No, the corporate status benefits the people who came together to create the corporation because of limited liability. The same is true of LLPs and LLCs. Try being a pass-through entity (like a regular partnership) and see how much it sucks not to have that corporate status when someone is injured in the business and sues you for your personal assets, not just the business's.

But even if you didn't know that about liability, why would you think that the corporate status benefits only the state? Do you think the state forces people to form corporations? (It doesn't; in fact, it requires them to pay fees and maintain paperwork annually in order to retain the status, which disincentivizes those that doubt they're likely to have a liability situation from forming a corporation in the first place.)

In general, when people do something, it's either because the state forces them to do it (as with paying taxes) or because they perceive a benefit to themselves (as with CC's buying art). If you know the state doesn't force them to do it, you should consider what benefits they might perceive for themselves before you declare that there is no benefit to them.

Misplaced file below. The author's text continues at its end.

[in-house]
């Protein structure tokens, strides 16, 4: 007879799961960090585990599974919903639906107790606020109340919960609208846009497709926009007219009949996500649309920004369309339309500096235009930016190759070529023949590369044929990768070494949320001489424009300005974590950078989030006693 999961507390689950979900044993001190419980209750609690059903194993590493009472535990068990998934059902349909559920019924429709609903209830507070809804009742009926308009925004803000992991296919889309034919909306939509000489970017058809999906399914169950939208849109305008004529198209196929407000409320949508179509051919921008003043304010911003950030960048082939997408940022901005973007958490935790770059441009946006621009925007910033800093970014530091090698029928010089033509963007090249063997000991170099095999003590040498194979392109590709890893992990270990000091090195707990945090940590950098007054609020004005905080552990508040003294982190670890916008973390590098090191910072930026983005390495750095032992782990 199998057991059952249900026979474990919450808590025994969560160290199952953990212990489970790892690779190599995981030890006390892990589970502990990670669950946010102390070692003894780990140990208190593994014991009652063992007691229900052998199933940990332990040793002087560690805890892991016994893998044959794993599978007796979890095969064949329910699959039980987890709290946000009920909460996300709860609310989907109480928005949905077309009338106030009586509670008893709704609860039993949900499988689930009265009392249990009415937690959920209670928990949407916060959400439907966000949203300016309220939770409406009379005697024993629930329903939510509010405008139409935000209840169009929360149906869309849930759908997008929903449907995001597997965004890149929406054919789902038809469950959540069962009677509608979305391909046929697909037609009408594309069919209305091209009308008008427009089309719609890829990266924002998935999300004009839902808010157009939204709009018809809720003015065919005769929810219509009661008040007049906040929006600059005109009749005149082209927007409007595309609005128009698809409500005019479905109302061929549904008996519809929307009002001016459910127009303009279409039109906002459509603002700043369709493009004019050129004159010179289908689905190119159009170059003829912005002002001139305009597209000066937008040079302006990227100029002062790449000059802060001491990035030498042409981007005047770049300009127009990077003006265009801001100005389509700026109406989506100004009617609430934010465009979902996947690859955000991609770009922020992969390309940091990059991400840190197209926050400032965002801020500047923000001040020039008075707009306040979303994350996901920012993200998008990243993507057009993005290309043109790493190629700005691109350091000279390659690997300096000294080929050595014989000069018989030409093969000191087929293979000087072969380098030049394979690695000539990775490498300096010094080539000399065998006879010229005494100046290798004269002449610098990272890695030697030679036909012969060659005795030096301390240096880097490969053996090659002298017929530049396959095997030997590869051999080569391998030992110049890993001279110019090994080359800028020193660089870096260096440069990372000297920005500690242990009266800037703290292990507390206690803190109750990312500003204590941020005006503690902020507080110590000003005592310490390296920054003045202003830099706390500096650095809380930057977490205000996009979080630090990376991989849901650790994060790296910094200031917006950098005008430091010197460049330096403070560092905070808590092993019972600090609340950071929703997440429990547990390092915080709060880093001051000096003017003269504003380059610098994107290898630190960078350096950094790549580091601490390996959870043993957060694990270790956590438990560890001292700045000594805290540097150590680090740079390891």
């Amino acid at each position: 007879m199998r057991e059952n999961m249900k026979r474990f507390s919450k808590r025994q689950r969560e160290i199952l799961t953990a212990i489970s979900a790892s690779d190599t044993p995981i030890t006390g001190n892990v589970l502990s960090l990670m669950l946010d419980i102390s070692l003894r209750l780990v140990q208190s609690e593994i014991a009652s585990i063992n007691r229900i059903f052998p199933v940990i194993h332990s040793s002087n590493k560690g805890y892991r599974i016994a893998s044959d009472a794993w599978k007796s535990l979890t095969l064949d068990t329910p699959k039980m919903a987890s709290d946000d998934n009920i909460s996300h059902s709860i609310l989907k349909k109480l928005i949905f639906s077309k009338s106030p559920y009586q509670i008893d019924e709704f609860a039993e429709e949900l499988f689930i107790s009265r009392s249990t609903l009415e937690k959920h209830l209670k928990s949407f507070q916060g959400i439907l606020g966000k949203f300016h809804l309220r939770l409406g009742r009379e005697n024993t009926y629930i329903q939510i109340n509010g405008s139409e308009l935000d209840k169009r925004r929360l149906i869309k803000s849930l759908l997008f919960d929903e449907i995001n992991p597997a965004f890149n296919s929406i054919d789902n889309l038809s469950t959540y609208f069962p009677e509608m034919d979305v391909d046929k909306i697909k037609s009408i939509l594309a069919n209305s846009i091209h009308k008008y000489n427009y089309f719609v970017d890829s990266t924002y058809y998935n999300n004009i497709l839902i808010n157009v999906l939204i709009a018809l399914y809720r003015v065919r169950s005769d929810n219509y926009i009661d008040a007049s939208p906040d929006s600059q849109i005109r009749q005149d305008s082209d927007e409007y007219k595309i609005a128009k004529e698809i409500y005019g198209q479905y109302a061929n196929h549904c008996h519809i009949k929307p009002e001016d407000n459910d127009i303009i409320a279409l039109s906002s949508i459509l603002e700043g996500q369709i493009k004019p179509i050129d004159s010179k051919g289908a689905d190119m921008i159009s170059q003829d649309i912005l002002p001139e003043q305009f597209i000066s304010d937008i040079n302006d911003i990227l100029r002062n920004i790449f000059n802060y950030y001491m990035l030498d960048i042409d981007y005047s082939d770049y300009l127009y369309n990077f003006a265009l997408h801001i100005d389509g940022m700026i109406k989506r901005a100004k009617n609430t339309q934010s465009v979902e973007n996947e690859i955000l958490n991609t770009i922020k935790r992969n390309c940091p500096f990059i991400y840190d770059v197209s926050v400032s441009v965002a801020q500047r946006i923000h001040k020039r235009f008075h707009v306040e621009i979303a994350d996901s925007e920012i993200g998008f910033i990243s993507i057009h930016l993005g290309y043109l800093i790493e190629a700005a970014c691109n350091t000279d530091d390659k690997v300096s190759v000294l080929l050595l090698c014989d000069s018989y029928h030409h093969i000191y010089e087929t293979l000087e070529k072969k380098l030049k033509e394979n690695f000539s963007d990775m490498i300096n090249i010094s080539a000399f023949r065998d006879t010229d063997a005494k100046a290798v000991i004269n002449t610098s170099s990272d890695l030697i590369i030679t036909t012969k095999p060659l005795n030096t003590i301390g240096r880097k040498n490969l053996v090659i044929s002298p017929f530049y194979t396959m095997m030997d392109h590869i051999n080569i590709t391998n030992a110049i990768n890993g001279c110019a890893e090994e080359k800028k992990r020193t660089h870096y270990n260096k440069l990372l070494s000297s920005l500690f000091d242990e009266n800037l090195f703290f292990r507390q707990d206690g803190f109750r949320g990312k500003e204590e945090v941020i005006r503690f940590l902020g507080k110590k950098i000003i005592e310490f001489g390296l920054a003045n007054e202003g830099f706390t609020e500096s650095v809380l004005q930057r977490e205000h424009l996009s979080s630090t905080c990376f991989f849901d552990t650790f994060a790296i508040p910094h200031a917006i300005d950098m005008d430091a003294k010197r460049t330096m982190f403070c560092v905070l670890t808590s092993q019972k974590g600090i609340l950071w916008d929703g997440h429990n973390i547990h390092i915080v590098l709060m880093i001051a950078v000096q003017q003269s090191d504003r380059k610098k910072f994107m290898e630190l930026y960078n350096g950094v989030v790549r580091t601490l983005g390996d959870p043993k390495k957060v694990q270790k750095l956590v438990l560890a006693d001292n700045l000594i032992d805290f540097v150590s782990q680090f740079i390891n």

Joel Monka said...

pg- yes, of course there are benefits to the corporations- though that aspect of legal liability meant less before the modern era of ambulance chasers. I didn't say that *ONLY* the state benefits. I said that the state benefits- which it does, big time, and that the corporation predates modern governments, which it does- corporations operated in ancient Rome.

PG said...

The "legal entity" status benefits the STATE- by providing mechanisms for controling and taxing- not the corporations.

did not seem compatible with

of course there are benefits to the corporations

'The "legal entity status benefits ... not the corporations' sounded distinctly like you were saying "*ONLY* the state benefits."

Will said...

#6 jumped out at me, CC. Reminds me of a line from an old Willie & Waylon song:

"And them that don't know him won't like him
And them that do sometimes won't know how to take him
He ain't wrong he's just different
but his pride won't let him do things to make you think he's right."

It's a mystery to me. Being an INTP and all.

I like your questions.